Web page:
If you were looking for reasons to be pleased you weren’t alive 3 million years ago, this might be the winner: An article in the Journal of Anatomy has detailed a 1,000kg extinct rodent. An amateur paleontologist first unearthed the skull of the extinct rodent, Josephoartigasia monesi, from a boulder on a beach in Uruguay. The stunningly well-preserved skull was about 51 centimeters long, which allowed scientists to calculate the beast was roughly 1.5 metres tall and 3m long.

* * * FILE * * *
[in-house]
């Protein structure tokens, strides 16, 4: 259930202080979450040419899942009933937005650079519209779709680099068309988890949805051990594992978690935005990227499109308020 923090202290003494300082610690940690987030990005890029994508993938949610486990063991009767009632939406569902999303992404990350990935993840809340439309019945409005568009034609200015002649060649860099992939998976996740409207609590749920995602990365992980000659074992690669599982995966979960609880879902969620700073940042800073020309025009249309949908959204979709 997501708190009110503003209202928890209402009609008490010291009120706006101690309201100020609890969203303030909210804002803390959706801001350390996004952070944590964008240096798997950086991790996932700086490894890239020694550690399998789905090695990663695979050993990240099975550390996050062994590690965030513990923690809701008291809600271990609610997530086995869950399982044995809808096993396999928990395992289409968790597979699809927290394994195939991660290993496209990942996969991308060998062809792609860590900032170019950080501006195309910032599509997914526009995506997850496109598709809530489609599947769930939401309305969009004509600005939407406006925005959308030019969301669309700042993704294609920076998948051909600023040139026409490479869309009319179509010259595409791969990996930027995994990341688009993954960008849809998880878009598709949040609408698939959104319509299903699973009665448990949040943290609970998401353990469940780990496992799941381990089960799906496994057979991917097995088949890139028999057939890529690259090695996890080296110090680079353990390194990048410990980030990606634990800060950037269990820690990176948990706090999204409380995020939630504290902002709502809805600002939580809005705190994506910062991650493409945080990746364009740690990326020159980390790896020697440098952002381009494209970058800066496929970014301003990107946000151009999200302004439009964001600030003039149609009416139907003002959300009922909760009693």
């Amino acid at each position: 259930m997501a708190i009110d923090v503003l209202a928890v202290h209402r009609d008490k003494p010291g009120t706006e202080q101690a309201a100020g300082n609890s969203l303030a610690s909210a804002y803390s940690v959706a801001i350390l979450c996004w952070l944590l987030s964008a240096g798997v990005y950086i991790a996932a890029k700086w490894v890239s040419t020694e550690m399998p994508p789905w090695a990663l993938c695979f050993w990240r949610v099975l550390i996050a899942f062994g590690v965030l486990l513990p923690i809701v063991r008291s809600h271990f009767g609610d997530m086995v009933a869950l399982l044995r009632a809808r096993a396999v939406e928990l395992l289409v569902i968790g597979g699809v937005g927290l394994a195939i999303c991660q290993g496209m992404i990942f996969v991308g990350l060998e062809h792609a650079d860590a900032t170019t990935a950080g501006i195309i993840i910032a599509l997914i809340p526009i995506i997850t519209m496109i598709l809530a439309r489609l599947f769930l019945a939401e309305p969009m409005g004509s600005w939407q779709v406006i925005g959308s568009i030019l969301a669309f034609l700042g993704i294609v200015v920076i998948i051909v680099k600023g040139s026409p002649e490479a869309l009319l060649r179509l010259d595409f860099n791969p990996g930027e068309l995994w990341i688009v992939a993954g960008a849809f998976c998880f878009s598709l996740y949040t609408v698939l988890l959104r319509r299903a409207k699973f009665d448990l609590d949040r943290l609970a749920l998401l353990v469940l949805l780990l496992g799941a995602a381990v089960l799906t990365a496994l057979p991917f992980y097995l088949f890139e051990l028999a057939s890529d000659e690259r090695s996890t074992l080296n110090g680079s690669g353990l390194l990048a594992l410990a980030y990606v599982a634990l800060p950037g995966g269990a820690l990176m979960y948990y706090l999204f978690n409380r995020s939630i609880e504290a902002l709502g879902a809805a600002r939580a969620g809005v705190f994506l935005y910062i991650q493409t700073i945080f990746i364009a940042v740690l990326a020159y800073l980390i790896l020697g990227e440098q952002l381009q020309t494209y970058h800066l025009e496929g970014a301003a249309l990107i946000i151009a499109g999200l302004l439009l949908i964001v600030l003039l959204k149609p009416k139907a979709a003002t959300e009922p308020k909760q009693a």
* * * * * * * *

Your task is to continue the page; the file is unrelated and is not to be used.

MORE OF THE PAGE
We concluded that Josephoartigasia must have used its incisors for activities other than biting, such as digging in the ground for food, or defending itself from predators. This is very similar to how a modern-day elephant uses its tusks.
Archaeologist Philip Cox
Philip Cox, an archaeologist at Hull York Medical School in England, and his colleagues analysed the likely orientation and size of the animals’ muscles along the jaw and estimated the rodent could produce a bite force of about 1,389 N force — equivalent to that of a tiger. Even more impressive, the force at the animals’ incisors, or third molars, could reach about three times that amount.